Food for thought - Lucy's Blog

Get an inside look at a culinary demontration featuring Lucy and Chef Lynn Crawford while on the luxurious Globe and Mail Caribbean Odyssey Cruise. {youtube}a7A7GCfkp_Y{/youtube}
Recently I went on a trip to New York City with Bruce to take in the theatre and discover what's new and trendy in food and restaurants. Coincidentally my colleague Nancy Won, a fashion & lifestyle writer, was also there in search of fashion inspiration and to take in the new 2008 spring collections which were just appearing in the boutiques. For my latest blog entry, we've teamed up to give you the ultimate inside scoop on the hidden gems, hot spots and hipster hangouts of each of our New Yorks. Lucy's New York Bruce and I go to New York…
Trends arrive, and when they become main stream, you know they are over. A trend usually finishes on the supermarket shelf. Waves or perhaps ‘fads' roll in and then crash on the shore disappearing for ever. What ever happened to nouvelle cuisine, raw food, most diets?
My mother, Pearl Geneen, was a huge influence on me. She loved good food, was a superb self-taught cook and became an aficionado of all things stylish. She was equally good at perfecting main dishes and desserts and could coax taste out of any ingredient. I still remember her Thousand Layer Cake with multiple layers of puff pastry (her own, of course) and a chocolate and custard filling. Now I have learned we have more in common than I thought. Last week, a friend who had been going through his mother's old recipe file sent me an article that my…
A scallop is not always what it seems. There are two kinds you can buy -wet and dry - and often it is not noted which is which. According to Gus Nikoletsos, high priest of fish purveyors in Toronto and owner of City Fish (2929 Dufferin St.), dry scallops are taken straight from the shell and are all natural. Wet scallops have been soaked in a preservative to give them a longer shelf life. Guess which ones you want.
We all buy packaged chicken broth of some kind. It's a great short cut if you don't want to make your own stock. However, there are issues. After tasting 8 different kinds, we found a huge variety in quality, taste, saltiness and overall appeal. We chose to stick to primarily tetrapak stocks because they tend to come in quantities that are most useful in the kitchen (the cans are quite small). They keep well in the fridge after opening and they are shelf stable. The process they go through should preserve the flavour better and keep it fresh. By chance we also tried…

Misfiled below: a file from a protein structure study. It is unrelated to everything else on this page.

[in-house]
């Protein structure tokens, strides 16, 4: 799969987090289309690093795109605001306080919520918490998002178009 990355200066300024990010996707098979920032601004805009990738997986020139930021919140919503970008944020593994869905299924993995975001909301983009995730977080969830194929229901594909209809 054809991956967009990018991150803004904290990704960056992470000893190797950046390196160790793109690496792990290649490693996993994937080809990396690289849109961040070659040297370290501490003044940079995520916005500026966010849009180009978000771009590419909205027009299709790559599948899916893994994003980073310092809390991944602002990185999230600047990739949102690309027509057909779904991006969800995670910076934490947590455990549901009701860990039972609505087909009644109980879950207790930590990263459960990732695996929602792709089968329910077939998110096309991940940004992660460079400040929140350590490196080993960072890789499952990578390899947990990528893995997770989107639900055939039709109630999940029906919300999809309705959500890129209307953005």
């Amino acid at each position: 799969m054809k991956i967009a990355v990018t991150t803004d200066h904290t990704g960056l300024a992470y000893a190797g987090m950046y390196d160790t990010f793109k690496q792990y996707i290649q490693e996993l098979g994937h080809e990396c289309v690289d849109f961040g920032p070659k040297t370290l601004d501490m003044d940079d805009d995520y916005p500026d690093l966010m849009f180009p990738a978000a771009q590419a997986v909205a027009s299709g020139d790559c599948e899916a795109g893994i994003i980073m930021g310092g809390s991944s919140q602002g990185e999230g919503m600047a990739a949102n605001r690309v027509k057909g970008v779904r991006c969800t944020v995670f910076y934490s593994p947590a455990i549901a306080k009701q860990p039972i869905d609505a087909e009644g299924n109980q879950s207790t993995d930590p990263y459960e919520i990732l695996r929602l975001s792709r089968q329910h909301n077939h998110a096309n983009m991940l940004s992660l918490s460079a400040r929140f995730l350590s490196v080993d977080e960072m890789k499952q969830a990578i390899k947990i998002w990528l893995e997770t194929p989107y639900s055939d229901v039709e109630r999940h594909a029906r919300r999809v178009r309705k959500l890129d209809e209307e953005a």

Sharing a plate of freshly-baked croissants with family on Christmas day is a wonderful holiday tradition that is simply perfection on quiet, snow-covered mornings. But the question is, of course, where to find the best croissants? And so, in homes all over the country, the hunt is on for the city’s most buttery, most flakey, most delicious croissant. It’s a daunting task but I and my team of pastry-loving judges are up to the challenge of finally, once and for all, tracking down Toronto’s best croissant, one scrumptious pastry at a time.
With barbecue season upon us and the long weekend fast approaching, grilling is definitely high on everyone's minds. The right barbecue sauce can make or break your baby back ribs but with all the "secret family recipes" and "award-winning sauces" out there it can be impossible to choose. To lend a hand, we decided to kick off our new "Taste Test" series with an old-fashioned barbecue sauce show down.
If writing a cookbook is a labour of love, my latest, A Year in Lucy's Kitchen, is closest to my heart because it's about my family life as well as my cooking. The book is organized by the month and offers seasonally inspired menus that I typically cook for my family and friends at a given time of year. I also explore topics such as making marmalade in January and showcasing tomatoes in August. Organizing menus by the month ensures that the produce used is as local and seasonal as possible. As I hope the new cookbook suggests, taste and…
This week's reader letter is one that I received in the spring following a column I wrote about wild leeks. Reader Dougal B. who owns property on Manitoulin Island alerted me to a serious situation that is putting this beautiful and delicate ingredient at risk. Read on to learn more about the state of wild leeks and why we may not be able to enjoy them for much longer...